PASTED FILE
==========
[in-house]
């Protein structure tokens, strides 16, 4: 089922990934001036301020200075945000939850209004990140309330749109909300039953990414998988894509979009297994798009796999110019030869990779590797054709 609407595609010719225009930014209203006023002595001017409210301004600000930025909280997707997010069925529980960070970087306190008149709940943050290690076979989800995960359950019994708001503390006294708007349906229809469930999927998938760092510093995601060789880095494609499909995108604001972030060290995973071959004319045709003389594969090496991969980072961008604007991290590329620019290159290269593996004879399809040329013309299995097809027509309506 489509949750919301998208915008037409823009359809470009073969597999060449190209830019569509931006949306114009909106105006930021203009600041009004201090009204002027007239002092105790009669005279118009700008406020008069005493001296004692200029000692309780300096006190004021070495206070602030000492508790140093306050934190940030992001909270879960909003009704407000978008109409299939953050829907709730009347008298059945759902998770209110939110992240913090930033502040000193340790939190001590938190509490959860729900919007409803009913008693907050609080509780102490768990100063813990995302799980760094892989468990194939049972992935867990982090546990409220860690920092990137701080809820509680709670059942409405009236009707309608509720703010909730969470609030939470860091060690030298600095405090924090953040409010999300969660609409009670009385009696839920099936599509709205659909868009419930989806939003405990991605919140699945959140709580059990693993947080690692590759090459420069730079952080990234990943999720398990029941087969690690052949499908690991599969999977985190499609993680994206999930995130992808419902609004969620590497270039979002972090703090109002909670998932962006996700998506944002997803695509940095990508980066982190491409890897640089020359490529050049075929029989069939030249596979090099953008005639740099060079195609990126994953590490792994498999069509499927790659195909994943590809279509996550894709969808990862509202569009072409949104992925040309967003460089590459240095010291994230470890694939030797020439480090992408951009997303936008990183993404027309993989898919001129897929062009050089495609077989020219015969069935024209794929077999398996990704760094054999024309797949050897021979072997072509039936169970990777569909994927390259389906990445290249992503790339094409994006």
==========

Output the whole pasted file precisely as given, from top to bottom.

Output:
[in-house]
């Protein structure tokens, strides 16, 4: 089922990934001036301020200075945000939850209004990140309330749109909300039953990414998988894509979009297994798009796999110019030869990779590797054709 609407595609010719225009930014209203006023002595001017409210301004600000930025909280997707997010069925529980960070970087306190008149709940943050290690076979989800995960359950019994708001503390006294708007349906229809469930999927998938760092510093995601060789880095494609499909995108604001972030060290995973071959004319045709003389594969090496991969980072961008604007991290590329620019290159290269593996004879399809040329013309299995097809027509309506 489509949750919301998208915008037409823009359809470009073969597999060449190209830019569509931006949306114009909106105006930021203009600041009004201090009204002027007239002092105790009669005279118009700008406020008069005493001296004692200029000692309780300096006190004021070495206070602030000492508790140093306050934190940030992001909270879960909003009704407000978008109409299939953050829907709730009347008298059945759902998770209110939110992240913090930033502040000193340790939190001590938190509490959860729900919007409803009913008693907050609080509780102490768990100063813990995302799980760094892989468990194939049972992935867990982090546990409220860690920092990137701080809820509680709670059942409405009236009707309608509720703010909730969470609030939470860091060690030298600095405090924090953040409010999300969660609409009670009385009696839920099936599509709205659909868009419930989806939003405990991605919140699945959140709580059990693993947080690692590759090459420069730079952080990234990943999720398990029941087969690690052949499908690991599969999977985190499609993680994206999930995130992808419902609004969620590497270039979002972090703090109002909670998932962006996700998506944002997803695509940095990508980066982190491409890897640089020359490529050049075929029989069939030249596979090099953008005639740099060079195609990126994953590490792994498999069509499927790659195909994943590809279509996550894709969808990862509202569009072409949104992925040309967003460089590459240095010291994230470890694939030797020439480090992408951009997303936008990183993404027309993989898919001129897929062009050089495609077989020219015969069935024209794929077999398996990704760094054999024309797949050897021979072997072509039936169970990777569909994927390259389906990445290249992503790339094409994006």